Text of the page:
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The Globe and Mail

Never mind the critics - David Hockney paintings stir the soul

On a winter's afternoon in London this week, hundreds of drizzle-dampened visitors tramped through the Royal Academy of Arts to look at pictures of the English countryside splashed out in splendid Technicolor. No trace of recession, riots or tabloid racketeering in these vast and stately galleries, just canvases the size of squash courts depicting the ebullient variation of nature's ever-changing seasons. The artist, of course, is David Hockney, and most of the people who've come to see him are (judging by the abundance of white hair and foreign accents floating around the place) retired art lovers on holiday.

The show is the city's hottest ticket of the year thus far, with attendance expected to beat last year's blockbuster show by a little-known Dutch painter named van Gogh.

Once a Pop Art renegade, today Hockey is generally regarded as a national treasure, one who's recently laid claim to the title of "greatest living British painter" since the death of Lucian Freud. The public loves him. The critics, not so much. Generally speaking, they wish he'd go away and let his "early stuff" speak for itself. The British press has described the exhibition as "overblown and corpulent" (The Evening Standard), "garrulous, gaudy and repetitive" (The Observer) and "the sorts of landscapes that we expect from amateur Sunday painters" (The Telegraph).

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Why are they all so cranky? Not because Hockney's work is controversial, but because it's not controversial enough. As one young critic recently put it, the works of the 74-year-old painter are generally perceived as "too polite and unthinkingly happy … if they offer a vision of Arcadia, it is a mindless one."

I may sound like a young fogey for saying it, but I thunderingly disagree. What's wrong with celebrating art that's technically proficient and openly pleasure-giving? His vision of the Yorkshire countryside in dazzlingly dreamlike colour is balm to my sun-starved expat soul. Give me these landscapes over dour postmodern minimalism any day.

Hockney is unrepentantly populist, but then so is his art-superstar rival Damien Hirst – now also showing his series of mass-produced "spot paintings" in London's Gagosian and in the gallery's 10 other locations around the world. Hockney made headlines earlier this month when he implicitly criticized Hirst for using assistants, pointing out that his own works were all "made by the artist himself, personally." And while the senior artist did sound a bit of a tiresome old crank for saying so, he does have a point: Today, Hirst's work feels sucked dry of humanity or relevance, while Hockney's – uneven as it is – still fizzes with exuberance for beauty, for nature, for life.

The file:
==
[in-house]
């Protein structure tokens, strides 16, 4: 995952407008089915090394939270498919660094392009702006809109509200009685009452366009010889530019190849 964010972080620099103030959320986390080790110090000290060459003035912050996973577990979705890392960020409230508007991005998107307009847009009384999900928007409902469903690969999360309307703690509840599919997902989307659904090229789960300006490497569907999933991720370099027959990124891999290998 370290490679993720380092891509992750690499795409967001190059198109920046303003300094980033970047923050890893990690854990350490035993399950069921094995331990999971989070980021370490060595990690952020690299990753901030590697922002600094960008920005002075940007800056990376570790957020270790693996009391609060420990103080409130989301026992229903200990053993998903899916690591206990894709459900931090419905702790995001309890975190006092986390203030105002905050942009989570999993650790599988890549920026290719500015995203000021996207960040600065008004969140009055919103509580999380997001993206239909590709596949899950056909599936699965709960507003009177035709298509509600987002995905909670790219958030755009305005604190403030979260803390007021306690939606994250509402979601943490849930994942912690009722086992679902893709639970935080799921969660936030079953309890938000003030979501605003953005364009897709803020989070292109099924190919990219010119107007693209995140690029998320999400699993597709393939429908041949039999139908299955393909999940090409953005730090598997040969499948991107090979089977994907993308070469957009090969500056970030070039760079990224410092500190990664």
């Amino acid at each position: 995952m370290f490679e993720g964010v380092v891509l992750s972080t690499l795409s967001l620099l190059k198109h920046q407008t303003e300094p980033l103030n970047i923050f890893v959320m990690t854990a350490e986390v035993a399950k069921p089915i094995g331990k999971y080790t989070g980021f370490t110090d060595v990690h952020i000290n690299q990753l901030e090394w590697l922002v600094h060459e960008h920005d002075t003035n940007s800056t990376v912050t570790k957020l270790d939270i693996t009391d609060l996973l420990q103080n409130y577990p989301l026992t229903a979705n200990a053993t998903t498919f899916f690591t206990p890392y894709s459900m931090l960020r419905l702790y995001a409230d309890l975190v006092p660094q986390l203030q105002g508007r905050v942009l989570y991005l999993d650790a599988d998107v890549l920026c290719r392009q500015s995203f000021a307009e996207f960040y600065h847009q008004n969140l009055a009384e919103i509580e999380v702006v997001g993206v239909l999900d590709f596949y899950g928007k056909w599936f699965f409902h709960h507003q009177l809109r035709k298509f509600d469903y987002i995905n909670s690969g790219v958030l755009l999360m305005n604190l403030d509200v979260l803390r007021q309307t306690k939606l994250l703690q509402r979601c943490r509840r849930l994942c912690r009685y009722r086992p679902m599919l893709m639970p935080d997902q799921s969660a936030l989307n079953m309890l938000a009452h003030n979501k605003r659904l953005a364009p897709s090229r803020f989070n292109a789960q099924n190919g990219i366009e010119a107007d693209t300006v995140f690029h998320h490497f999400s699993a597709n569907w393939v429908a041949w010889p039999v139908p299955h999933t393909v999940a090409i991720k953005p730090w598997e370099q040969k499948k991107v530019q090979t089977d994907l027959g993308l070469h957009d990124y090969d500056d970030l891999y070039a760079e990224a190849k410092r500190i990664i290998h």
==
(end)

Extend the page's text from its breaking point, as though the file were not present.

If Hockney has taken a drubbing for the wrong reasons, he's being championed on other grounds. Since returning to his native England in 2004 (after four decades in sunny, seasonless California), he's suddenly been taken up by social conservatives hoping to use his popularity and stalwart commitment to landscape painting as proof positive that political conservatism is the answer to beleaguered Britain's problems. "David Hockney did not return to Britain after a long stay in the United States because he had been told that David Cameron would be the next British prime minister, but his arrival here nevertheless says something very important about the national direction of travel," Peter Oborne wrote in the Daily Telegraph last week. "Appearance and reality are no longer identical. Good and bad are no longer indistinguishable. The Royal Academy matters more than Tate Modern."

Similarly, on the opposite end of the political spectrum, committed liberal commentators such as the historian Simon Schama and actor/writer Stephen Fry have lately taken to slagging Britain's other great recent cultural export: The quaint TV period drama Downton Abbey, which recently took home the Golden Globe for best miniseries. What could possibly be politically offensive about a bunch of charismatic actors swishing around a manor house saying things like, "Your quarrel is with my daughter and not me, so put that in your pipe and smoke it!" Well just about everything, according to Fry, who recently tweeted that hearing nice things about the series made him want to "puke," and Schama, who wrote in Newsweek that a lingering "Jacobinical rage against the moth-eaten haughtiness of the toffs" from childhood prevents him from having any patience for the innocent American (and indeed Canadian) love of the classic English country-house drama.

Hockney (like Downton Abbey) evidently represents something quite different to his countrymen than he does to those of us from the other side of the pond. While abroad he's rightly recognized as a genius and an iconoclast, in Britain, he's a former renegade-turned-sacred cow, returned home to enjoy the spoils of fame. The local critics might be suspicious of Hockney's work as a consequence but that won't stop the tourists from pouring in to enjoy it. Hockney certainly won't be the first artist misunderstood in his homeland, nor will he be the last. But he's the only one who can make my heart burst with an image of a hawthorn bush in bloom. And for this young fogey, that's actually saying something.

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About the Author

Leah McLaren is a journalist, novelist and screenwriter. She’s published two novels, The Continuity Girl (2007) and A Better Man (2015) both with HarperCollins Canada and Hachette in the USA. The first was a Canadian bestseller, though the second is actually much better. More

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